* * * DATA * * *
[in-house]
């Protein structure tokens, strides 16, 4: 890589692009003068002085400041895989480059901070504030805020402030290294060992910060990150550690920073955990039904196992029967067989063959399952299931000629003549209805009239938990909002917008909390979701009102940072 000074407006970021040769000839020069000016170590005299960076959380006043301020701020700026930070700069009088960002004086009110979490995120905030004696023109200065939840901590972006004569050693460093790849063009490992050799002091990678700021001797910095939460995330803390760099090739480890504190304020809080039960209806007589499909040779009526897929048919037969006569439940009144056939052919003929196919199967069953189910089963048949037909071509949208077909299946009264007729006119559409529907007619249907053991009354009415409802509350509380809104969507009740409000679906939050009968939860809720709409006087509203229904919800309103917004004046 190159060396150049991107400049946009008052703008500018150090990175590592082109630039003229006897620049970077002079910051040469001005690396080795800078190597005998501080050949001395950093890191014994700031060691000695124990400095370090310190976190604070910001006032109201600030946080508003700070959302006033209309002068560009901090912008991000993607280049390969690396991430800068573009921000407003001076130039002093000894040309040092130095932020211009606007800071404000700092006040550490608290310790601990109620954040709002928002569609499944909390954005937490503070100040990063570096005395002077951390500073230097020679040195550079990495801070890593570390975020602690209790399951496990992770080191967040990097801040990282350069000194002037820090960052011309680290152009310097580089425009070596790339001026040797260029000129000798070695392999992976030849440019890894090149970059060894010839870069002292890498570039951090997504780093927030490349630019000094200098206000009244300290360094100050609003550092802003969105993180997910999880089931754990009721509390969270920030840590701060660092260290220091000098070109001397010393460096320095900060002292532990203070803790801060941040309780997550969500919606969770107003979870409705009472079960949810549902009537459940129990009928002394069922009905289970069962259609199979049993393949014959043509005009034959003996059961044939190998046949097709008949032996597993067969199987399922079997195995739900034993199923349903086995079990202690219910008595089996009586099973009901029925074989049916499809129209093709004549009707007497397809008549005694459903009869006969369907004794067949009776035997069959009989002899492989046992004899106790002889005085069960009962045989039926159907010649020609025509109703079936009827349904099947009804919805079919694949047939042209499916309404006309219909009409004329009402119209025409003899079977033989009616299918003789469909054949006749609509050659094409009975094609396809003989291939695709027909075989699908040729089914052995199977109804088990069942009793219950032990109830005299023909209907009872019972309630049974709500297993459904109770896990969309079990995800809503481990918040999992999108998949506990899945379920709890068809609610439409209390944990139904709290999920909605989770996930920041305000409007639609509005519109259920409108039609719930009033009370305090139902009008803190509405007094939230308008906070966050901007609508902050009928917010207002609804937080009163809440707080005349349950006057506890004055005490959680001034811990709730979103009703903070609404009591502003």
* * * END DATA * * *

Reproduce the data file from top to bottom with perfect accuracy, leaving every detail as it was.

[in-house]
């Protein structure tokens, strides 16, 4: 890589692009003068002085400041895989480059901070504030805020402030290294060992910060990150550690920073955990039904196992029967067989063959399952299931000629003549209805009239938990909002917008909390979701009102940072 000074407006970021040769000839020069000016170590005299960076959380006043301020701020700026930070700069009088960002004086009110979490995120905030004696023109200065939840901590972006004569050693460093790849063009490992050799002091990678700021001797910095939460995330803390760099090739480890504190304020809080039960209806007589499909040779009526897929048919037969006569439940009144056939052919003929196919199967069953189910089963048949037909071509949208077909299946009264007729006119559409529907007619249907053991009354009415409802509350509380809104969507009740409000679906939050009968939860809720709409006087509203229904919800309103917004004046 190159060396150049991107400049946009008052703008500018150090990175590592082109630039003229006897620049970077002079910051040469001005690396080795800078190597005998501080050949001395950093890191014994700031060691000695124990400095370090310190976190604070910001006032109201600030946080508003700070959302006033209309002068560009901090912008991000993607280049390969690396991430800068573009921000407003001076130039002093000894040309040092130095932020211009606007800071404000700092006040550490608290310790601990109620954040709002928002569609499944909390954005937490503070100040990063570096005395002077951390500073230097020679040195550079990495801070890593570390975020602690209790399951496990992770080191967040990097801040990282350069000194002037820090960052011309680290152009310097580089425009070596790339001026040797260029000129000798070695392999992976030849440019890894090149970059060894010839870069002292890498570039951090997504780093927030490349630019000094200098206000009244300290360094100050609003550092802003969105993180997910999880089931754990009721509390969270920030840590701060660092260290220091000098070109001397010393460096320095900060002292532990203070803790801060941040309780997550969500919606969770107003979870409705009472079960949810549902009537459940129990009928002394069922009905289970069962259609199979049993393949014959043509005009034959003996059961044939190998046949097709008949032996597993067969199987399922079997195995739900034993199923349903086995079990202690219910008595089996009586099973009901029925074989049916499809129209093709004549009707007497397809008549005694459903009869006969369907004794067949009776035997069959009989002899492989046992004899106790002889005085069960009962045989039926159907010649020609025509109703079936009827349904099947009804919805079919694949047939042209499916309404006309219909009409004329009402119209025409003899079977033989009616299918003789469909054949006749609509050659094409009975094609396809003989291939695709027909075989699908040729089914052995199977109804088990069942009793219950032990109830005299023909209907009872019972309630049974709500297993459904109770896990969309079990995800809503481990918040999992999108998949506990899945379920709890068809609610439409209390944990139904709290999920909605989770996930920041305000409007639609509005519109259920409108039609719930009033009370305090139902009008803190509405007094939230308008906070966050901007609508902050009928917010207002609804937080009163809440707080005349349950006057506890004055005490959680001034811990709730979103009703903070609404009591502003």